She then goes on to discuss “the house as metaphor (Hedges, 2011)” using the films Return to Haifa (Hawal, 1982) and Wedding in Galilee as case studies. She quotes George Khleifi as stating that Palestinian cinema shows “fragmented and blocked geography in which the home is cut off from the land and both are diminished and divided by borders and barricades (Gertz and Khleifi, 2008 p173).”
And she also highlights the comments of philosopher Gaston Bachelard on the deep psychological associations of house and home:
The house if one of the greatest powers of integration for the thoughts, memories and dreams of mankind […] Without it, man would be a dispersed being. It maintains him through the storms of the heavens and through those of life. It is body and soul. It is the human being’s first world […] And always, in our daydreams, the house is a large cradle. (Bachelard, 1994 p6-7)
She analyses the Palestinian representation of the house using the films The Roof (Aljafari, 2006) and Port of Memory (Aljafari, 2010).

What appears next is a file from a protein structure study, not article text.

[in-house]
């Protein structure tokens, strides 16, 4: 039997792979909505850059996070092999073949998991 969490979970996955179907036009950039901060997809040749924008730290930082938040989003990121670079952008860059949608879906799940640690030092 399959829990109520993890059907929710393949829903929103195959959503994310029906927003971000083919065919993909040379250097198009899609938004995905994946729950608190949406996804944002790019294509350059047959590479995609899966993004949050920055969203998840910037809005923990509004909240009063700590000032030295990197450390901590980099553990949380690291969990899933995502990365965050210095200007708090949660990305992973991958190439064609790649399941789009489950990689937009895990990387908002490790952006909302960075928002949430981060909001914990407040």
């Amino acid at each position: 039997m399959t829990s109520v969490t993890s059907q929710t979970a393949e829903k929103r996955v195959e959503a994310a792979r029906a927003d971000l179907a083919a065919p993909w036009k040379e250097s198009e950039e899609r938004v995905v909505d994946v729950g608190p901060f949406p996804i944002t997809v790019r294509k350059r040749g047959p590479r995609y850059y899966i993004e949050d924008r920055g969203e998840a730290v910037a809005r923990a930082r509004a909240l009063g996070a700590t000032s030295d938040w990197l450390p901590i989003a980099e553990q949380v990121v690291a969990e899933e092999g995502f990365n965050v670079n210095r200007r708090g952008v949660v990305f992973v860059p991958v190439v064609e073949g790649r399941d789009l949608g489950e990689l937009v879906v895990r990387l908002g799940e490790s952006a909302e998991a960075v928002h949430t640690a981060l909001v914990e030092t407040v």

Finally, Hedges notes the work of Hanan Mikhail Ashrawi:
[Ashrawi] described two apparently contradictory strategies embraced by the emergent Palestinian culture as a result of external challenges. On the one hand, there has been an emphasis on the particularity of the Palestinian experience and a revival of its folk traditions, its symbols, and those qualities that make it unique. On the other hand there is a move toward the universal, toward modernism as an escape from too narrow a definition of Palestinian identity (Ashrawi, 1990 p77-8). (Hedges, 2011)
She suggests that what links both of these artistic strategies is “a culture in the active process of becoming Hedges, 2011)”. She also quotes Stuart Hall, suggesting that (national) identity is “a ‘production,’ which is never complete, always in process, and always constituted within, not outside, representation (Hall, 1998 p222)”.
Abu-Assad , H., (2002), Rana’s Wedding, Augustus Film
Aljafari, K., (2006), The Roof, [film]